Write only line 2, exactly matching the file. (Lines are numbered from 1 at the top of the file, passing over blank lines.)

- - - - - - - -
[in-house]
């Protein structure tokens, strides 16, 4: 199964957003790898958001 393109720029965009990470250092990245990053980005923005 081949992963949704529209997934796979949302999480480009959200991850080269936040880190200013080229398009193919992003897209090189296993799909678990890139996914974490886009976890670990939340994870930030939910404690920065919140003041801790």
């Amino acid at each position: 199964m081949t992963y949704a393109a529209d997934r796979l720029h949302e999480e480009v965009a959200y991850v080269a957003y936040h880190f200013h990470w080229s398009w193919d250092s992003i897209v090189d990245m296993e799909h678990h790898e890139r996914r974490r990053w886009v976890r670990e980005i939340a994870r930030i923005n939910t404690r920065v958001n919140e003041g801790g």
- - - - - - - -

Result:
């Protein structure tokens, strides 16, 4: 199964957003790898958001 393109720029965009990470250092990245990053980005923005 081949992963949704529209997934796979949302999480480009959200991850080269936040880190200013080229398009193919992003897209090189296993799909678990890139996914974490886009976890670990939340994870930030939910404690920065919140003041801790």